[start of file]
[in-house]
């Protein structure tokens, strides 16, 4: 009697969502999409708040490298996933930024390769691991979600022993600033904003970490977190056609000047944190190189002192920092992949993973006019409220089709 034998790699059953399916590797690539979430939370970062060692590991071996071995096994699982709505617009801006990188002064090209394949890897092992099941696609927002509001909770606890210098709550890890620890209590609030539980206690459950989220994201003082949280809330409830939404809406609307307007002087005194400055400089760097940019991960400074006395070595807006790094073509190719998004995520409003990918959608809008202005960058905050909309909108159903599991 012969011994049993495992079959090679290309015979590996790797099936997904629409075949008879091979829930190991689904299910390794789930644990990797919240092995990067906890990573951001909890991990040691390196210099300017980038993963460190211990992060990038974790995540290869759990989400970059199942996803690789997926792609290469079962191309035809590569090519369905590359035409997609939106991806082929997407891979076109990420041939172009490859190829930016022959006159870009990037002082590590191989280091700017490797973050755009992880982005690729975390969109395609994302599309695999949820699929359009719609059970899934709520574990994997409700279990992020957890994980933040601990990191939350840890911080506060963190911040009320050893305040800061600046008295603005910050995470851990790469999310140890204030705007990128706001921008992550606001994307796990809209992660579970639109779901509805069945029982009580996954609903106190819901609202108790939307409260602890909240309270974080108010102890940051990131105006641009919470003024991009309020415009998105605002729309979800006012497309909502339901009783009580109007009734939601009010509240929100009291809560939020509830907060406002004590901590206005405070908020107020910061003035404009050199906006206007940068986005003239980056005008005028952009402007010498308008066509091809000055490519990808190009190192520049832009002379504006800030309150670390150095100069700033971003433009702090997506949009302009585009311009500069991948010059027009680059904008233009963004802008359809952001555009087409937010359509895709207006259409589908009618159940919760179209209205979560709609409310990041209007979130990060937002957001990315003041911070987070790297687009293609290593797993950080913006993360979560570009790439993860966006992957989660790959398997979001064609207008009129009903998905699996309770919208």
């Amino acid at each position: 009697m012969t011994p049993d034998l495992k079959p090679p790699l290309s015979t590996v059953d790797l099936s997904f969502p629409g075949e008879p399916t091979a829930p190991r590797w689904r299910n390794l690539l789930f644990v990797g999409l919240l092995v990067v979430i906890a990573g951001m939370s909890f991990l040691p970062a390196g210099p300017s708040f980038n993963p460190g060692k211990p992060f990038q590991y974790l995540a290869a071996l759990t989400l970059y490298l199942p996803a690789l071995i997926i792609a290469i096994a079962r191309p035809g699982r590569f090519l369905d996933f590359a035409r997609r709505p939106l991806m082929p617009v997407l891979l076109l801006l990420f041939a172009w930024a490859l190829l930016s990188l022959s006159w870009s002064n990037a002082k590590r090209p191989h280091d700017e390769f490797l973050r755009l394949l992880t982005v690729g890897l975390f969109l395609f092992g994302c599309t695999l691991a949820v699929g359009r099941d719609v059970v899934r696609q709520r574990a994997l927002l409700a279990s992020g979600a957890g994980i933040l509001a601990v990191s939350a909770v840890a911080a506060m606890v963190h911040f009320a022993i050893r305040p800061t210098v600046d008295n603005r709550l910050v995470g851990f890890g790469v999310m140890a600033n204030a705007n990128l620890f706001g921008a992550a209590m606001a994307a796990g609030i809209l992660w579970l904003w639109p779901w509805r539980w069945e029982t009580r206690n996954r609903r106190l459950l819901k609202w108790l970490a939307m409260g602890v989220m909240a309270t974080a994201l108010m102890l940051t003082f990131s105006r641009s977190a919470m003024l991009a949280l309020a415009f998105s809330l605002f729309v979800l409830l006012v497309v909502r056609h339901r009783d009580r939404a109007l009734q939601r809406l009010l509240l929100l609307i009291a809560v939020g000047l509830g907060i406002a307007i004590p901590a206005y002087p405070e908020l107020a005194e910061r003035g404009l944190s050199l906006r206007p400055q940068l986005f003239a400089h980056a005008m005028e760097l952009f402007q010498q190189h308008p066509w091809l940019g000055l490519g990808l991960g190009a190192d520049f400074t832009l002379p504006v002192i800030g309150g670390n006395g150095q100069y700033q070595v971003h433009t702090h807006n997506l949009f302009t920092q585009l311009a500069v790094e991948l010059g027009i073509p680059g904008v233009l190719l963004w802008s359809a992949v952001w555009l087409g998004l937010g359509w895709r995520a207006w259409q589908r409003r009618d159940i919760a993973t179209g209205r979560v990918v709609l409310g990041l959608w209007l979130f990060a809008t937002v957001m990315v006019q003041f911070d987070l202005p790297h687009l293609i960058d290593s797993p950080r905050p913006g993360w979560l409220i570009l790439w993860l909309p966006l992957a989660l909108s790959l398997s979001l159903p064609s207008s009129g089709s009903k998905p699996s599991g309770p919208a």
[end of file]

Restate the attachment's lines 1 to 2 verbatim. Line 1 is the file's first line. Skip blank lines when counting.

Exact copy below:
[in-house]
């Protein structure tokens, strides 16, 4: 009697969502999409708040490298996933930024390769691991979600022993600033904003970490977190056609000047944190190189002192920092992949993973006019409220089709 034998790699059953399916590797690539979430939370970062060692590991071996071995096994699982709505617009801006990188002064090209394949890897092992099941696609927002509001909770606890210098709550890890620890209590609030539980206690459950989220994201003082949280809330409830939404809406609307307007002087005194400055400089760097940019991960400074006395070595807006790094073509190719998004995520409003990918959608809008202005960058905050909309909108159903599991 012969011994049993495992079959090679290309015979590996790797099936997904629409075949008879091979829930190991689904299910390794789930644990990797919240092995990067906890990573951001909890991990040691390196210099300017980038993963460190211990992060990038974790995540290869759990989400970059199942996803690789997926792609290469079962191309035809590569090519369905590359035409997609939106991806082929997407891979076109990420041939172009490859190829930016022959006159870009990037002082590590191989280091700017490797973050755009992880982005690729975390969109395609994302599309695999949820699929359009719609059970899934709520574990994997409700279990992020957890994980933040601990990191939350840890911080506060963190911040009320050893305040800061600046008295603005910050995470851990790469999310140890204030705007990128706001921008992550606001994307796990809209992660579970639109779901509805069945029982009580996954609903106190819901609202108790939307409260602890909240309270974080108010102890940051990131105006641009919470003024991009309020415009998105605002729309979800006012497309909502339901009783009580109007009734939601009010509240929100009291809560939020509830907060406002004590901590206005405070908020107020910061003035404009050199906006206007940068986005003239980056005008005028952009402007010498308008066509091809000055490519990808190009190192520049832009002379504006800030309150670390150095100069700033971003433009702090997506949009302009585009311009500069991948010059027009680059904008233009963004802008359809952001555009087409937010359509895709207006259409589908009618159940919760179209209205979560709609409310990041209007979130990060937002957001990315003041911070987070790297687009293609290593797993950080913006993360979560570009790439993860966006992957989660790959398997979001064609207008009129009903998905699996309770919208």